·        From R’ Mutty Eisenbach’s speech in Shul

o   Each Esrog grows for 2-3 years on the tree. Survives winter and summer a couple of times before being ripe. The Rabbis say that the Esrog is comparable to the Jewish people. It survives a cold winter, a hot summer and keep on growing, remains a developing Esrog. We too, have to live our lives, survive our tests “hot, cold” ups and downs and remain a Jew through it all, keep growing and not fall of our “tree”.

Why do we eat in the Succah?

September 21st, 2010

The Torah tells us to eat in a Succah to remember that when we left Egypt we lived in “Succos” in the desert under G-d’s direction and protection.  (There is a dispute in the Talmud if this is referring to Succahs like we sit in (huts) or the miraculous clouds that Hashem gave us in the desert for protection, but that’s for a different discussion). This means that Succos is really a continuation of Pesach – the Exodus – raising a different question of why we celebrate it now and not in the spring! Let’s leave that alone for time being, too. Drifting back to our point, why is it important for us to commemorate that Hashem had us in huts in the desert when we left Egypt and remember it every year? Rabbi Dessler explains; what was it like to have left Egypt, to have been slaves and now become free? What are we free to become? What was the purpose of our freedom? Was it to be like every other nation of the world and use that freedom for materialistic prosperity? Was it to settle in the land and have a thriving Jewish country in Israel? The Jews leaving Egypt would’ve had in their heads the definition of freedom and success as being like the upper classes in Egypt who lived in big estates and has slaves and had luxurious setting. That would be the immediate natural goal.Instead Hashem had them live for months, and then years in huts in the desert. This allowed them to develop into a free people without any opportunity to get caught up in building a house, obtaining property, building an estate and the like. Here, in the desert they were to “develop themselves” as a people and as individuals without the illusion that they are to be defined by their material goods. Here they could become a people who would grow as a community without all the material distractions of a home and property.Tell me, were our Jewish values stronger and our community mindset stronger when we all lived together in one neighborhood, (with limited options) on the North side or now that were are spread all over and can live anywhere? Has that strengthened us as a people? Has it given us a better perspective on what is important in life? Or has it made it easier to forget those around us? To make sure we are insulated from even seeing those who have less than us? Hasn’t it distracted us with the never ending search for the “perfect house”? It seems like it has given us a never ending series of worries about improvements and design in our houses, new furniture and landscaping and all that comes with it. None of these things are inherently bad, but they do distract us from realizing who we are and what is really important.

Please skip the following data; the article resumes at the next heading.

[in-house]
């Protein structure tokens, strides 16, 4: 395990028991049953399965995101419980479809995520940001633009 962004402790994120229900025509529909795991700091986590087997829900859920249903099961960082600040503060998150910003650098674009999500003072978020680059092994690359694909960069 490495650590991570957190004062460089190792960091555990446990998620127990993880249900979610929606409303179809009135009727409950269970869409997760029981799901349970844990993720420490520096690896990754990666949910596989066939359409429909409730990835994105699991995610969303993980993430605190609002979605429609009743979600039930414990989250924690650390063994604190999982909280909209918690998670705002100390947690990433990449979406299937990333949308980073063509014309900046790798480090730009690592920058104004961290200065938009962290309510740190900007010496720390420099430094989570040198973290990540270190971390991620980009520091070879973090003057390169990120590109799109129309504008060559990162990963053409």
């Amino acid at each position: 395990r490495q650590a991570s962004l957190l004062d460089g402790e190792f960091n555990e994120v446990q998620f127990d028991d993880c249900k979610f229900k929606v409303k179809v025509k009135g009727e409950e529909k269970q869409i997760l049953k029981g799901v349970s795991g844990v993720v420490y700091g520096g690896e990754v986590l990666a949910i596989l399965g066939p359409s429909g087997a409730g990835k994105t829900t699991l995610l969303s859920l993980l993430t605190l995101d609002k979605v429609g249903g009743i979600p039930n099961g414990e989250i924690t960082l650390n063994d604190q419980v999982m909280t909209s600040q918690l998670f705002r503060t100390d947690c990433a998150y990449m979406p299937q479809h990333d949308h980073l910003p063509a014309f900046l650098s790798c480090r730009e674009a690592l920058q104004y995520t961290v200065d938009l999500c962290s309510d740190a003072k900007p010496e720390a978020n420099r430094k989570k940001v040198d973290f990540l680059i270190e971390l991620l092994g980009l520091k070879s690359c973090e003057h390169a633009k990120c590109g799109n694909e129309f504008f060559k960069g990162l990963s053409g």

Sitting in the Succah, away from all of those distractions can be a great opportunity to reassess our priorities and focus in life.

Much more to say on this topic, I’ll let you all think about this and respond with some ideas.

Tim Brewster, TK, Gardy, Dan Monson and Succos (AKA Jewish Unity).

September 21st, 2010

Continuing with my obsession of sports analogies and life; we have the Mitzvah on Succos of taking a Lulav and an Esrog and waving them together every day. There are numerous reasons and symbolism behind this Mitzvah, but let’s start with the most famous and simple one.There are 4 species taken together with the Lulav and Esrog, they are as follows:

1.       Esrog (Etrog) (Citron) – Has a nice smell and has a taste

2.       Lulav (palm branch) – the Talmud says it has a taste (fruit bearing tree) but no smell

3.       Hadasim (myrtle branch) – has a nice smell and no taste

4.       Aravah (willow branch) – has no smell or taste

Each one of these represents a different type of Jew.

1.       Esrog – with taste and smell – is a Jew who learns Torah and has good actions (I’m thinking here of Ron Gardenhire, good personality and success on the field)

2.       Lulav – taste but no smell – is a Jew who learns Torah but doesn’t translate those into good actions (I’m thinking of Tim Brewster, great at “Rah Rah”, but no actual “fruit to show for it” – no successful actions)

3.       Hadasim – smell but no taste – is a Jew with good actions, but doesn’t put the time into studying Torah (I’m thinking Tom Kelly – good success, no personality at all)

4.       Aravah – no smell no taste – is a Jew who neither learns nor has good actions (I’m thinking Dan Monson, no personality and a failure on the court).

On Succos we have the ultimate display of Jewish Unity! We take all four together and make a blessing on them (in Temple times, we brought them to the Temple) and do the mitzvah together with ALL of them. This shows that ALL Jews have a place in Judaism, and we are only a complete people when we have all of us together, from the most righteous to the least righteous.  Everyone has a place at the table. In addition, the Rabbis teach us, we do this in order that each person can help supplement the others weaknesses!

This is especially pertinent post Yom Kippur as we look for a way to “have the rising tide raise all ships” and look for ways to better the Jewish people. So, on Succos, like no other time, we need to make every opportunity to make sure that our doors are open for all Jews to grow and participate in Torah and Mitzvah observance!